Looking for a bigger piece of the e-business software market, Oracle Corp. last week announced a new release of its application server software that includes an enhanced caching feature designed to improve the performance of Web sites and other Internet-based applications.
Oracle 9i Application Server Release 2 aims to provide a comprehensive software platform on which businesses can deploy and manage a multitude of application types, ranging from Web sites, intranet portals and online stores to more traditional enterprise resource planning systems. Oracle 9i Application Server Release 2 updates a version of the product launched in June under the name Oracle Internet Application Server.
New features in Release 2 include Oracle 9i Application Server Cache, a technology that stores frequently accessed Web pages in memory where end users can access them quickly. Oracle runs the caching application on a separate dual-processor server at its online store. The company claims that moving the caching server to its online store has improved response times and reduced the load on its back-end server.
Oracle 9i Application Server Cache also performs load balancing and surge protection, and joins an existing caching technology introduced in June with Release 1. The two caching features make Oracle the only vendor to offer a product that can cache static and dynamic Web pages within the application server, according to Scott Clawson, Oracle director of Internet platform marketing.
Oracle 9i Application Server Release 2 includes an updated version of Oracle Portal, which is used for creating intranets, and Oracle Enterprise Manager, an enhanced console-based management system.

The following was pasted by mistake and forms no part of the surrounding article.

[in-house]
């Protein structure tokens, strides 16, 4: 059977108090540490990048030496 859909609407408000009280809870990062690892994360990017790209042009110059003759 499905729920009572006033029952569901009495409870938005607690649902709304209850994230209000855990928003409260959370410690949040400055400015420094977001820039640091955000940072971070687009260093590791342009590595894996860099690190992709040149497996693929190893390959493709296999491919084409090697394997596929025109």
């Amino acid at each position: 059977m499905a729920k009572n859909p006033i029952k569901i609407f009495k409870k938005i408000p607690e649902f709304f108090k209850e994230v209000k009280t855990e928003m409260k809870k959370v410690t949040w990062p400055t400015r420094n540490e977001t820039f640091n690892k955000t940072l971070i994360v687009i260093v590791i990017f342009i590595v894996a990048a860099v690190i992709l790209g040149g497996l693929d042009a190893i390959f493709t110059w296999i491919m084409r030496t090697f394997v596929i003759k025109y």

The product will compete with offerings from IBM, Sun, BEA Systems and Microsoft, which are jockeying for position in the application server market. That market is expected to be worth US$11.3 billion by 2004, up from $994 million in 1999, according to market research company IDC in Framingham, Mass.
Oracle's earlier attempt at an application server, called simply Oracle Application Server, had technical difficulties and was not a particularly competitive product, analysts say.
The Oracle Internet Application Server launched in June was an improvement, and Release 2 raises the performance bar higher, says Tyler McDaniel, an analyst with Hurwitz Group. Oracle has worked hard in recent years to move beyond its database roots and position itself as a leading software provider for the Internet. Oracle's new application server rounds out the firm's e-business offerings, complementing its database and applications products to provide just about everything a company would need to start doing business online, he says.
"Granted there's a lot under the hood, so it could be a little more than an enterprise would like to swallow," he says, "but it's pretty much what you need to build an enterprisewide e-business infrastructure."
While Oracle says its application server will work well with databases from other vendors, "Optimal performance naturally will come from using it with Oracle 8i or Oracle 9i," McDaniel says.
"[Oracle 9i] sounds fantastic from a [database administrator's] perspective," says Brian Snyder, a database administrator with the distributed systems support group at The Hartford in Hartford, Conn. He especially likes an array of new features that make the database more reliable and more available, minimizing costly downtime.
One new feature, called hot standby, would have prevented a six-hour outage that recently hit a critical Oracle-based sales force automation package on the insurer's internal Web, Snyder says.
The company announced the software upgrade at its OpenWorld conference. Oracle 9i Application Server Release 2 is due to ship later this month. Pricing is not yet available.
Niccolai is a correspondent with IDG Service's San Francisco bureau.